Gravity – humor, history, and some facts

Hungarian stamp commemorating 100 years of general relativity. Image from philatelicdatabase.com

…: “Gravity, where did it come from?”
when a four-dimensional pseudo-Riemannian manifold and a Landau–Lifshitz stress-energy tensor love each other very much, they produce a geodesic in curved spacetime. And that’s the story of gravity.

Thanks to Dr. Science at Mother Jones magazine for coming up with a compelling theory of gravity. I had never expected to read about a “four-dimensional pseudo-Riemannian manifold” and “Landau–Lifshitz stress-energy tensor” in a piece about presidential campaign :-). Moreover, it’s one of the most hilarious pieces to remember from the celebration of 100 years of General Relativity.

“Einstein arrived at the general theory of relativity after thinking for eight years about gravitation… The final steps leading to his November 25, 1915, paper were made in an intense burst of activity that lasted for less than two months.”
(Abraham Pais, Subtle is the Lord)

Einstein equation entwines the curvature of spacetime (spacetime is the aforementioned “four-dimensional pseudo-Riemannian manifold”) and motion of material objects embodied in that spacetime (the energy and momentum of these objects are described by the aforementioned “Landau–Lifshitz stress-energy tensor”). “Love” is complicated, but so is the mathematics used to formulate and solve the equations of general relativity. The aforementioned geodesics are lines that “curve as little as possible” so they are the shortest distance between two points in a curved geometry. According to general relativity, small, light (‘test’) bodies move along these geodesics.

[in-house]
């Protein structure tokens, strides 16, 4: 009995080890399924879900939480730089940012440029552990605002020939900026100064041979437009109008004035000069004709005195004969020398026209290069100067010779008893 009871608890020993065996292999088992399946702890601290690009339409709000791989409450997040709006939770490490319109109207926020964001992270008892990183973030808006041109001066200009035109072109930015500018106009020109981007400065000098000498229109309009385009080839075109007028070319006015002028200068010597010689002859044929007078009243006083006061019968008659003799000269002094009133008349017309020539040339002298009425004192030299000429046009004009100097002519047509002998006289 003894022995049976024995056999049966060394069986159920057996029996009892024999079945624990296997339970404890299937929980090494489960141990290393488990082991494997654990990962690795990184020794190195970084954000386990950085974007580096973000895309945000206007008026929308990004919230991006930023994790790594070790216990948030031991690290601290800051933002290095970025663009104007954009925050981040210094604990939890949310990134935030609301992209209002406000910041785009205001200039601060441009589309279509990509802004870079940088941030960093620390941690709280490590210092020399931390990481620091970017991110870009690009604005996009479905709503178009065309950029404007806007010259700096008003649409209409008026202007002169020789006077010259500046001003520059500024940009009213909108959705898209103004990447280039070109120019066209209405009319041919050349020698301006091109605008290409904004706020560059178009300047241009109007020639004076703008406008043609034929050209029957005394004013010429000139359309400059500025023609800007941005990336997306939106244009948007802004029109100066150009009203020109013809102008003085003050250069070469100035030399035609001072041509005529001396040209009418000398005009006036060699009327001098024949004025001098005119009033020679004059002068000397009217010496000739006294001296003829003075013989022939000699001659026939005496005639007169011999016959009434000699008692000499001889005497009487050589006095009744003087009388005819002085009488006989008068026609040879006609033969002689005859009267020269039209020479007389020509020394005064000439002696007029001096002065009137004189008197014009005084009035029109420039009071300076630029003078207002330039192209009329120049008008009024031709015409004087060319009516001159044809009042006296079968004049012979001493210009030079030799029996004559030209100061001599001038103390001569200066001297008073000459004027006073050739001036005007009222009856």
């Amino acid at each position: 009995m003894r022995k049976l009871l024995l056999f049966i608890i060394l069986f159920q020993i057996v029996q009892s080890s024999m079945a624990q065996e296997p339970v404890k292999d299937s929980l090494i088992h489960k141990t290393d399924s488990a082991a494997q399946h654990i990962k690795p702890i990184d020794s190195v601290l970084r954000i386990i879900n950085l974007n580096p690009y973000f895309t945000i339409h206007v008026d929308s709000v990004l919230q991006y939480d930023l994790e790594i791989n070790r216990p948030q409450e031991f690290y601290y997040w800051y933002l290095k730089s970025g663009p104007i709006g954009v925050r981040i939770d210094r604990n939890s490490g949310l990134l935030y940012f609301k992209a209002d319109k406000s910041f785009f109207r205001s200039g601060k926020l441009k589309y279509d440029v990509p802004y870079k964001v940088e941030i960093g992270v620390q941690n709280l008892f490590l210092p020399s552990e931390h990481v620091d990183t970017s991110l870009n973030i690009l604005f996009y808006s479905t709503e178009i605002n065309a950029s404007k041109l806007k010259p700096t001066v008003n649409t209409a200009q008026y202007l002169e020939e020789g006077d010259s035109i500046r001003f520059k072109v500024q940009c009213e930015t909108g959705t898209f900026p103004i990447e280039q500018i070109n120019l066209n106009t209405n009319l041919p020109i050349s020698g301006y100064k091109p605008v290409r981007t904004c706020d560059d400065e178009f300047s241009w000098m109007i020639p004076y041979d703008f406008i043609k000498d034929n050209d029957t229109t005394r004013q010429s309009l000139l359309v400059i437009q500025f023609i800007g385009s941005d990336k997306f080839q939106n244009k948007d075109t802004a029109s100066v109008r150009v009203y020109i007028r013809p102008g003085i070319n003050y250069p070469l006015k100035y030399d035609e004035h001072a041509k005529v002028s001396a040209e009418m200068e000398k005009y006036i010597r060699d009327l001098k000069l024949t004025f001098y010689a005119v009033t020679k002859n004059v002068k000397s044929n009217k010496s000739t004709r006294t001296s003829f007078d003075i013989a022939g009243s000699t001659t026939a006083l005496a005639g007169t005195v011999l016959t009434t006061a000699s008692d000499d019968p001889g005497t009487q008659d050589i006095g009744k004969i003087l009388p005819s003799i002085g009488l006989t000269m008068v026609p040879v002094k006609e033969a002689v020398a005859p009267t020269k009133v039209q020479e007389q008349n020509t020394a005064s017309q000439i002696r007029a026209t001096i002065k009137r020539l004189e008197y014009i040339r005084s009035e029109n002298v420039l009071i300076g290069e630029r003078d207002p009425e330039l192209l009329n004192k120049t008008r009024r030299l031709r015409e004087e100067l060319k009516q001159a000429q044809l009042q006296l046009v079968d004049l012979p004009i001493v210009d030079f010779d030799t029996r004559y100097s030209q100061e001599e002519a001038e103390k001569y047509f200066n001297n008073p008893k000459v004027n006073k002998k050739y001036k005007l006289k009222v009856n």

Complicated? Notoriously so, yet general relativity is considered the most beautiful physical theory ever invented. In addition to its elegance, the theory has been repeatedly tested. And everything works as predicted!

PS. When “a four-dimensional pseudo-Riemannian manifold” and “a Landau–Lifshitz stress-energy tensor” do not love each other that much and things move pretty slow (as compared to the speed of light), Einstein equations reduce to the familiar Newtonian gravity. For every practical intent, apples still fall down in a straight line.


The 1987 British set of stamps, designed to commemorate the 300th anniversary of Isaac Newton’s Philosophiae Naturalis Principia Mathematica. Image from Ian Ridpath



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